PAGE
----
VMO is short for vastus medialis oblique muscle. It is one of the quadriceps muscles on the inside front of the thigh, just above the knee. Strengthening this muscle is particularly important for knee rehabilitation as it helps control the position of the patella (kneecap).
Why is the VMO muscle important?
- The vastus medialis obliquie muscle (VMO) is important for keeping the kneecap tracking correctly. This means it stabilizes the patella as it moves.
- In healthy, pain-free individuals the fibers of the VMO are active throughout the range of movement.
- In patients with patellofemoral knee pain or chondromalacia patella, the muscle fibres contract in phases inconsistently. As a result, they also fatigue easily.
Patella tracking & the patella groove
The specific role of the VMO is to stabilise the patella within the patella groove and to control the tracking of the patella when the knee is both bent and straight. Mis-firing and weaknesses in the VMO cause mal-tracking of the patella and subsequent damage to surrounding structures and aching pain.
VMO strengthening exercises
First, you must ensure that your VMO is contracting properly. Long-term injuries such as Patellofemoral knee pain are often caused by VMO malfunction. However, some acute (sudden onset) knee injuries also cause the inhibition of VMO muscle. For example:
Is my VMO muscle contracting properly?
- To check the contraction of VMO, sit with your legs out in front and a rolled up towel under the injured knee.
- Put your fingers over the area of VMO muscle on the inside of the thigh and contract the muscle. The knee should push down into the towel and the leg straightens so that the foot lifts off the couch.
- You should feel a strong contraction of the muscle under your fingers.
- If the muscle does not contract, continue to practice whilst pressing down gently on the muscle and concentrate on contracting the muscle fibers underneath your fingers.
- If the muscle does contract, continue with strengthening exercises.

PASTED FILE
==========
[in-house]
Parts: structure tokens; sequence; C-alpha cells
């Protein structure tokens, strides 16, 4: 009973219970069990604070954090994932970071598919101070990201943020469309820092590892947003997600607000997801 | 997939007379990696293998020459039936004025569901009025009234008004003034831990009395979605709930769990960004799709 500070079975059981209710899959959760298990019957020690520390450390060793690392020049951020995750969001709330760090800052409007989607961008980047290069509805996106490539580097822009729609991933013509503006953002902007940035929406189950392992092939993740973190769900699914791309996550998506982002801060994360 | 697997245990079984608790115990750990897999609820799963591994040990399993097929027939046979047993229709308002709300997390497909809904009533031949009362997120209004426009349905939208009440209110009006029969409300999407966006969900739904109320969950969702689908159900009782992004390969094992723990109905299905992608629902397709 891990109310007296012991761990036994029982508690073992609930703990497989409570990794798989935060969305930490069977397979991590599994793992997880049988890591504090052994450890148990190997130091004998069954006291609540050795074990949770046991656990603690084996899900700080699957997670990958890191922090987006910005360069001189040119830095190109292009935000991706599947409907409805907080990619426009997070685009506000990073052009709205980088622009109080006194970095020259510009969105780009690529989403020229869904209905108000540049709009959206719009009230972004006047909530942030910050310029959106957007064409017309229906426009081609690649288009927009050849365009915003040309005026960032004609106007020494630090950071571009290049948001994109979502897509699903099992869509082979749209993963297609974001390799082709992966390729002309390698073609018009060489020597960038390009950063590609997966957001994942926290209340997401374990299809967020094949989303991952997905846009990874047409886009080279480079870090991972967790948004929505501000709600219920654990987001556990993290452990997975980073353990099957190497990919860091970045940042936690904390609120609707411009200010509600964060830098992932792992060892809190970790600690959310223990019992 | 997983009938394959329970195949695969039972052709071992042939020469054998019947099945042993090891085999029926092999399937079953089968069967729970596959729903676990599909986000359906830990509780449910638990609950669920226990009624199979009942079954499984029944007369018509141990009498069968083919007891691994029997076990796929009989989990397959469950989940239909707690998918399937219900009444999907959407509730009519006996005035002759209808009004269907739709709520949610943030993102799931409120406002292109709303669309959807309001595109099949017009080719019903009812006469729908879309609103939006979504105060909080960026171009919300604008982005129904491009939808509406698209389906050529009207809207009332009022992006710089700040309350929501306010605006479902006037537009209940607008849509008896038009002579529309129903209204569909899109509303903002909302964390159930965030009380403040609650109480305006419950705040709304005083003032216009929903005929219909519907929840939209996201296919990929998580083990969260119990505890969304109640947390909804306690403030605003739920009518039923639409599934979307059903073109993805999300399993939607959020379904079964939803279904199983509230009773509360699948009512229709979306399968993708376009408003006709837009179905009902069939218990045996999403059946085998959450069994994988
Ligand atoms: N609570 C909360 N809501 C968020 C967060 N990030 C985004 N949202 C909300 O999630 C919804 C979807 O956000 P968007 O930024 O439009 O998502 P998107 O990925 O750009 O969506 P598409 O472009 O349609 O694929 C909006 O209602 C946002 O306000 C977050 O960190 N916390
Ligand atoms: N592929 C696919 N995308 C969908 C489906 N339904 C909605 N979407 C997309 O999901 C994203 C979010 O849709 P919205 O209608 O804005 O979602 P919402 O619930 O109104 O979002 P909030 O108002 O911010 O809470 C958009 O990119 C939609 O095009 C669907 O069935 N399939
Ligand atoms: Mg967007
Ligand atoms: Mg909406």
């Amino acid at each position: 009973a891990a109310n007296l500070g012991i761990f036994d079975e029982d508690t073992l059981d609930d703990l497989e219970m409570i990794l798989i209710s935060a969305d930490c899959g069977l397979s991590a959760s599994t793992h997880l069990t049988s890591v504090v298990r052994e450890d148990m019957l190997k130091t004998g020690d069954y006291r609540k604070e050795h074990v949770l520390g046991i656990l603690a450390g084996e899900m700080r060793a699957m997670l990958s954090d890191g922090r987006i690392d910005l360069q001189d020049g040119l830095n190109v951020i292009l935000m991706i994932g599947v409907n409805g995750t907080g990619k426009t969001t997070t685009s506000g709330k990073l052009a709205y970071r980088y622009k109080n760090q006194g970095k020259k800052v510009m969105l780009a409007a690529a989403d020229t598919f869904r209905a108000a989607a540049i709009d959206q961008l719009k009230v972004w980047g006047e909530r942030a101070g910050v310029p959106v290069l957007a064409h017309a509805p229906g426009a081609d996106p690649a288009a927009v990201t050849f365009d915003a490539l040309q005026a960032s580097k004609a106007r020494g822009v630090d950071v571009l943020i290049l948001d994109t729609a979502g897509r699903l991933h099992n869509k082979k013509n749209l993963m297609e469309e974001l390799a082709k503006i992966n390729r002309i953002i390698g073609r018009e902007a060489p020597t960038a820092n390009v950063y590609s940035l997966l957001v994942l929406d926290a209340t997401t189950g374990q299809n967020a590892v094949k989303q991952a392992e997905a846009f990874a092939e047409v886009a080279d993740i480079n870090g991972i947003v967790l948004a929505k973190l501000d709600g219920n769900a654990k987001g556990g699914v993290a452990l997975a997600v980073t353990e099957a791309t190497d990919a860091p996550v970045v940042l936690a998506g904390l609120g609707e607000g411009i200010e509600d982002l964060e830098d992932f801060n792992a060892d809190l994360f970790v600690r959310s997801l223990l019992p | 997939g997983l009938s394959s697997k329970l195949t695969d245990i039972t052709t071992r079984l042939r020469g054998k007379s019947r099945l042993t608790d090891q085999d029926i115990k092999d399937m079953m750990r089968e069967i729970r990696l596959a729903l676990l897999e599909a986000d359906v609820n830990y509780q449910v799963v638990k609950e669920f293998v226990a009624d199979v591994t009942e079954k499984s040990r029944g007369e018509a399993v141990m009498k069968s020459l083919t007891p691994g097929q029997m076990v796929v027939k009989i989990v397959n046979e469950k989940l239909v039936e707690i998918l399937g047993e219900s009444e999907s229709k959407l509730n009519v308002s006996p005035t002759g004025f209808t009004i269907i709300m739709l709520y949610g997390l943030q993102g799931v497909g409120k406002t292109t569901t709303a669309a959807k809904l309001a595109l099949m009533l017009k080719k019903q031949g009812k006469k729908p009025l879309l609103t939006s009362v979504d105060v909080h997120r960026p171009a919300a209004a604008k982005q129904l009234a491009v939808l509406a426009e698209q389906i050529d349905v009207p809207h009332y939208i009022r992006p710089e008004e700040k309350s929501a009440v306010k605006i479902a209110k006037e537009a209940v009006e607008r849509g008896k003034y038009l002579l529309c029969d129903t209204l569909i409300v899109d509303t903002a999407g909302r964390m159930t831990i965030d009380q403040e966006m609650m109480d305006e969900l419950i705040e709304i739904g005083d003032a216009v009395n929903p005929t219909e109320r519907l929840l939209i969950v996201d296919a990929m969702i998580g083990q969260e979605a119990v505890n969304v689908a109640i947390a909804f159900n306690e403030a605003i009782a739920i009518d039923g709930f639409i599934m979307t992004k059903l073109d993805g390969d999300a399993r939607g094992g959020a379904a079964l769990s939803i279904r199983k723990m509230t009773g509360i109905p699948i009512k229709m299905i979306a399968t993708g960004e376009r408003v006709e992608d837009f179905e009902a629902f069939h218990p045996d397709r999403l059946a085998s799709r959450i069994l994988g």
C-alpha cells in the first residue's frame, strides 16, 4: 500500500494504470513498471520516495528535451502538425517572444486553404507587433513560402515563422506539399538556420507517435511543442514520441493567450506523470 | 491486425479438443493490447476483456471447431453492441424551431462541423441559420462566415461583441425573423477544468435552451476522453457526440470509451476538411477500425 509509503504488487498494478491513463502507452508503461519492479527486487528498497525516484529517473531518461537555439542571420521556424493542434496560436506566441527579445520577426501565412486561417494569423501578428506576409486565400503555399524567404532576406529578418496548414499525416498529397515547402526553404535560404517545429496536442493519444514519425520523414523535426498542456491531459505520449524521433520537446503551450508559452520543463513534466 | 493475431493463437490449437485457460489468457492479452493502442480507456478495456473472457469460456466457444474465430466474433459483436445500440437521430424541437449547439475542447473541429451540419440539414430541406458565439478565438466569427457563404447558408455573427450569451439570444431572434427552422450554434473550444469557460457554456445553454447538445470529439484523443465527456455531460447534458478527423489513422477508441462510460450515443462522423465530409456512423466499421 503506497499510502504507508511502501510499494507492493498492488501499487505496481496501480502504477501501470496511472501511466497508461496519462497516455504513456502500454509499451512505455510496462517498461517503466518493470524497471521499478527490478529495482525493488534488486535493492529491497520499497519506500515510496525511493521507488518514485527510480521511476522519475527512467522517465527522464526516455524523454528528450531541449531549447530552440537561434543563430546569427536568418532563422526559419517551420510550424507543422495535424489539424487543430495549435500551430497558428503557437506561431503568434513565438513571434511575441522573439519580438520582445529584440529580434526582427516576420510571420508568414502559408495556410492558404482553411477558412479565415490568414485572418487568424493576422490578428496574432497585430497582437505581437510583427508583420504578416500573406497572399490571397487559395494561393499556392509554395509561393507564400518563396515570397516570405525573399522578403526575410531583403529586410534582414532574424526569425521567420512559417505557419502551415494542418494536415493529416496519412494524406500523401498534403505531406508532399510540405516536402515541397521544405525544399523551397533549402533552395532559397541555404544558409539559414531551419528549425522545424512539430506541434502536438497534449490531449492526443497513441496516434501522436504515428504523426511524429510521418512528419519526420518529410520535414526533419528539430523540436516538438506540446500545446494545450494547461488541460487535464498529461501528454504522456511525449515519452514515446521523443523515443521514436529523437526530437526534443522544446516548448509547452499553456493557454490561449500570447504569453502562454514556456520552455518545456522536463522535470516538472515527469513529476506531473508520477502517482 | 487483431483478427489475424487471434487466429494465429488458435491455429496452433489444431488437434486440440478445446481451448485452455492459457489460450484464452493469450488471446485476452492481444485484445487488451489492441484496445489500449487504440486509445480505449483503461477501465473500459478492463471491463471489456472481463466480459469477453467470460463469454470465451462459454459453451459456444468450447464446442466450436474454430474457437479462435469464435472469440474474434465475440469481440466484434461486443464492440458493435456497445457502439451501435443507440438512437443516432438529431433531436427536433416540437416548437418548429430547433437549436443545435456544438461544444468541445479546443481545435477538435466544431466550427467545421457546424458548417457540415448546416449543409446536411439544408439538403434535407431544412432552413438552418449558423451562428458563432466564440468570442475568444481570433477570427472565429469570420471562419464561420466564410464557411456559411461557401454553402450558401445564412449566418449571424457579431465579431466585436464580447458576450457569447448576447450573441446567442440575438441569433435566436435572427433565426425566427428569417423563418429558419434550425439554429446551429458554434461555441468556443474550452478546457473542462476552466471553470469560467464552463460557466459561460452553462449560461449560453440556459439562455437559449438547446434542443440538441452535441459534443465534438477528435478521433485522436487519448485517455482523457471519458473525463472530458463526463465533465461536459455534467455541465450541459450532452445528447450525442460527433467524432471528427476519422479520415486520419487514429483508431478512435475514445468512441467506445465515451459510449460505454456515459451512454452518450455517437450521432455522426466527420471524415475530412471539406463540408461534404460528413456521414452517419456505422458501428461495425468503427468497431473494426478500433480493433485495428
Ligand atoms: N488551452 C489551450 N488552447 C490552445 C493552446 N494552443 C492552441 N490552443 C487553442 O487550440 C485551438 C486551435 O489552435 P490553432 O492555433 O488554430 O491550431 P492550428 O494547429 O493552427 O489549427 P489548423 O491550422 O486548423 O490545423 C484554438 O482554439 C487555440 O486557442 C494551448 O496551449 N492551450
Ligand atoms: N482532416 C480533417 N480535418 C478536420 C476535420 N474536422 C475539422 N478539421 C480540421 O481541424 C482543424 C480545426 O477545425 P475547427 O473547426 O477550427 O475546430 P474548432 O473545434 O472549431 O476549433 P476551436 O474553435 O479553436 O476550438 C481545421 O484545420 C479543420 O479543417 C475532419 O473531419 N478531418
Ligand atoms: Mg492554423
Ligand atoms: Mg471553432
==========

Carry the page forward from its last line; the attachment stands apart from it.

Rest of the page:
VMO strengthening exercises
- Sitting on a chair palpate or feel the VMO muscle. Start to slowly straighten the knee and ensure the VMO contracts.
- Maintain the contraction throughout the movement as you fully straighten the knee and bend it again.
- Repeat this twice daily until you can maintain a strong constant contraction 10 times in a row
Once you can hold the contraction as above, start to integrate this into functional movements such as heel drops and lunges.
- Heel drops are performed by standing on a step and dropping the heel forwards off the step to slightly bend the knee.
- Don’t go too far, just enough to feel the vastus medialis oblique contracting. It is important to keep the knee in a straight line and control the hips.
- Many therapists will advocate taping the patella whilst doing this exercise to ensure correct tracking.
For the lunge, with a split stance initially place one or two fingers on the VMO of the front leg.
- Perform a lunge by bending the front knee and dropping the back knee towards the floor. Maintain VMO contraction throughout the lunge.
- Initially perform as many as you can while maintaining a strong constant contraction and gradually increase the number up to 20.
- Repeat this process in step-up exercises too, although you may not always be able to reach to feel the muscle contract.
- Try performing a squat against a wall by sliding your back down the wall until your knees are at a right angle. Your shins should remain vertical.
- Place a large ball such as a football in between your knees and squeeze it. This activates the adductor muscles and because VMO arises from the tendon of adductor Magnus, also stimulates VMO to contract. Hold for 3 seconds and repeat 10 times, gradually increasing to 5-second holds and 20 repetitions.